All the Firs Whose Tags You See

The cones and needles may be the clues to telling firs from spruces.

Many years ago I went on a ranger talk in a national park and have always remembered the meme “Friendly fir, prickly pine.” A lot of good that does when it comes to spruce, although a landscape architect friend added “spikey” for spruce. After running my hands over the leaves of some of the firs, though, I don’t think that learning aid is completely accurate. Many firs and spruce look disconcertingly similar. The Norway spruce, Picae abies, even shares part of its name with the firs, whose genus is Abies. One way to tell a spruce from a fir is the direction in which the cones grow. Usually trees with cones pointing up are firs. The needles on firs are also flat compared to those of spruces. In the photo below, all the pieces, except the White Fir, lie flat on the background. In the case of the subalpine, the Nordmann, and the Fraser fir, the backside of the needles can be seen to be of a lighter color, too.

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The needles on the six tagged Abies trees in the park. What looks like stray marks are actually the needles, showing how flat and thin individual ones are.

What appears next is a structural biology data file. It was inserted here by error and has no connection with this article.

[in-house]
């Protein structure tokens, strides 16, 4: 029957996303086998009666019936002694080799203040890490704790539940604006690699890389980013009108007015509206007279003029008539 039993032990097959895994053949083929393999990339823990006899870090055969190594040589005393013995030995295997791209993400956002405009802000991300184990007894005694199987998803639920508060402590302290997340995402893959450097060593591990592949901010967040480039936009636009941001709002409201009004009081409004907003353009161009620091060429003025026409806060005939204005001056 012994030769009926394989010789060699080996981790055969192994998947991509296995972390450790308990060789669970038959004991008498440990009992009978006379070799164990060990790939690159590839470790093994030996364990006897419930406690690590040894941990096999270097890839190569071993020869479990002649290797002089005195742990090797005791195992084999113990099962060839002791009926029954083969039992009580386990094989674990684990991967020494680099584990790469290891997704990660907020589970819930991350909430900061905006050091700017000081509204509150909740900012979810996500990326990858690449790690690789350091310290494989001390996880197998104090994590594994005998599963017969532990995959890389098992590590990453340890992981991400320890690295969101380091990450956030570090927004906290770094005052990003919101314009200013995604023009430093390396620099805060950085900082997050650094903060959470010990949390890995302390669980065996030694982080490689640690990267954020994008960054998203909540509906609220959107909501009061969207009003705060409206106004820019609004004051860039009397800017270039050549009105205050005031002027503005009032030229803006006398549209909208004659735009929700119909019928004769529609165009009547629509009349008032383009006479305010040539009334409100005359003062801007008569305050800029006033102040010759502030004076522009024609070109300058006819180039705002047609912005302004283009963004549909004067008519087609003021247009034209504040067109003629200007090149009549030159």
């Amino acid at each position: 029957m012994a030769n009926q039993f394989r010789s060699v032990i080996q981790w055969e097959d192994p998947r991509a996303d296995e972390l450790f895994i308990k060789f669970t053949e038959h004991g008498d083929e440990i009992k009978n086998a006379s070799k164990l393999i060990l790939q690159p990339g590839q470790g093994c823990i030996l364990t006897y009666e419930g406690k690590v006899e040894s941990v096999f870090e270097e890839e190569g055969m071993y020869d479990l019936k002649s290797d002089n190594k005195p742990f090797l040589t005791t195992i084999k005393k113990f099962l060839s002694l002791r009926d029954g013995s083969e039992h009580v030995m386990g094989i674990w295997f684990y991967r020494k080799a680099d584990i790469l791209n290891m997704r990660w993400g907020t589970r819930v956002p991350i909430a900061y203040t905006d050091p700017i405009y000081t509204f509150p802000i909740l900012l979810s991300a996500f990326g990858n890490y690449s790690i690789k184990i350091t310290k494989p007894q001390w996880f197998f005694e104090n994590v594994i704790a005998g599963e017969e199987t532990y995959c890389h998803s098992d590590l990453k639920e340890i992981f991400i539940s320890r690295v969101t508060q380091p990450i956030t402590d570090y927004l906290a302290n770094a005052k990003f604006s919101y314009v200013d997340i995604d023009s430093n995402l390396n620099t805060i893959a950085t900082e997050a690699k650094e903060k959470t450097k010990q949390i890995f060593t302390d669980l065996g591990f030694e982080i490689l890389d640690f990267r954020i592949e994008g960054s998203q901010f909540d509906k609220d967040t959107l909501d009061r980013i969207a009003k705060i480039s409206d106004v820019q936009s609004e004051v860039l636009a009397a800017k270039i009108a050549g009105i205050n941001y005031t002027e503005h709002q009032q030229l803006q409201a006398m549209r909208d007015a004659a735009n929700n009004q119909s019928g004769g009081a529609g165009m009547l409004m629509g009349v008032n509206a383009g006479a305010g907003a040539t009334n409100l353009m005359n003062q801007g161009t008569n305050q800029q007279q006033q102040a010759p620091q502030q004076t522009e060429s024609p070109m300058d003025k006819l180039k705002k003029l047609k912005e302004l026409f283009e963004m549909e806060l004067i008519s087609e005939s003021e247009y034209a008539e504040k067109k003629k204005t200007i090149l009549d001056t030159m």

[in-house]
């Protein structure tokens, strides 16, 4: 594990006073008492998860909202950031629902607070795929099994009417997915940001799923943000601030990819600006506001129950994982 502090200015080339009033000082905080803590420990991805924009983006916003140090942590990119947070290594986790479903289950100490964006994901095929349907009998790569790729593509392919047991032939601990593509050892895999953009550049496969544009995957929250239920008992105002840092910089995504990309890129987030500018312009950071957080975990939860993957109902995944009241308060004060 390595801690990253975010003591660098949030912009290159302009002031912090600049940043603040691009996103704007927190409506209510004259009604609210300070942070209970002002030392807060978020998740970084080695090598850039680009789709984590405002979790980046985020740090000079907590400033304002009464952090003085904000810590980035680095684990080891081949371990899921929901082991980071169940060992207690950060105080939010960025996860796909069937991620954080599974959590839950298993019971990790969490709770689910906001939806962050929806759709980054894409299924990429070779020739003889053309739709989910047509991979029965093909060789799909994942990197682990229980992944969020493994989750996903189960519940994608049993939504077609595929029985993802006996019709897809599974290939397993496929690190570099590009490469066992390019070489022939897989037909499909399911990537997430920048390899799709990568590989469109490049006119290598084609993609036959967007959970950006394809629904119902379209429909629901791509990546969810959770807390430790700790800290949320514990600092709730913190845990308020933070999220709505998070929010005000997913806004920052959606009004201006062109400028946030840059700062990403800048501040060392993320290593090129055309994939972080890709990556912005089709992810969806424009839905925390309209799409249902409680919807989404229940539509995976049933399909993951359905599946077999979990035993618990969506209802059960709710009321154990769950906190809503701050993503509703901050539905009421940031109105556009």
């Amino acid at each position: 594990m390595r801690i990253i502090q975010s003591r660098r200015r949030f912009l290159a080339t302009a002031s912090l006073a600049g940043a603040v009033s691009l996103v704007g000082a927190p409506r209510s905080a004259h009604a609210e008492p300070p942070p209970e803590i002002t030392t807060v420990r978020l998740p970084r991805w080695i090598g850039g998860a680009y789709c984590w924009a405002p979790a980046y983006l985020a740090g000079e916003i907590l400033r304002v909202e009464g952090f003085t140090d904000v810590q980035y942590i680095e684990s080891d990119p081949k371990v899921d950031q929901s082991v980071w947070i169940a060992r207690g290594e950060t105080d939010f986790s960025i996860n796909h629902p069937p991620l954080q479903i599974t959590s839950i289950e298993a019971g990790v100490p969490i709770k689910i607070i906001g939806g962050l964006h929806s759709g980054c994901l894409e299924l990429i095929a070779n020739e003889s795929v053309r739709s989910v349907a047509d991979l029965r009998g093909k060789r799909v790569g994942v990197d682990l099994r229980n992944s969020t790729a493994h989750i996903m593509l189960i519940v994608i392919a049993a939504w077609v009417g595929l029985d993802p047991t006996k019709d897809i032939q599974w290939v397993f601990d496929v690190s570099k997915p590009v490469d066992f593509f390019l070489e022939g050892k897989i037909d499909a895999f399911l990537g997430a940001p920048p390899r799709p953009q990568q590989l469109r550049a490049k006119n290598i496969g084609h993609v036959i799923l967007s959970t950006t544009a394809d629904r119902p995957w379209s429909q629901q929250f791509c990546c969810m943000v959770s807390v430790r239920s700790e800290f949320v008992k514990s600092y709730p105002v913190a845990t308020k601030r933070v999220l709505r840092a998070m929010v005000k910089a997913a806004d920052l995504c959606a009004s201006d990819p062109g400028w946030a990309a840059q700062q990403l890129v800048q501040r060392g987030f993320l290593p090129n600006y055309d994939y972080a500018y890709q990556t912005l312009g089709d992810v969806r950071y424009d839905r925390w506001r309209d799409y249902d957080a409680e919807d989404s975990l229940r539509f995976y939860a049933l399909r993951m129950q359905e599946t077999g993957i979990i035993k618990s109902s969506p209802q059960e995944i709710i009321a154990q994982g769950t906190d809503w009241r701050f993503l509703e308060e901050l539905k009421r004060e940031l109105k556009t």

There are six identified true firs in City Park. Of these, the Subalpine, Corkbark, and White Fir are native to Colorado.

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Subalpine Fir

Subalpine fir (Abies lasciocarpa) ranges over the western half of the continent. It is also native to Larimer County (Flora of Colorado, Jennifer Ackerfield, 2015.) The tree itself is useful in watersheds and rehabilitating the land. Various parts of the tree were of use to Native Americans as shingles, bedding, and medicinally. This species normally does not produce cones until it is twenty or more years old. Most of the Colorado state champion subalpine fir are found in the San Juan National Forest. The oldest trees, including one found in Wyoming, are around 500 years old. The tallest measure over 172 feet.

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Leaves of the subalpine fir.
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Trunk of subalpine fir.

The Corkbark (Abies lasiocarpa var. arizonica) is a variant of the subalpine fir found only in Colorado, New Mexico and Arizona. It does not produce cones until it is over fifty years of age. Trees can be found on Wolf Creek Pass and in the mountains of northern New Mexico, although the champion tree has been listed variously as in Arizona or near Ruidoso, NM.  Its wood is the lightest of American trees and has little value as lumber.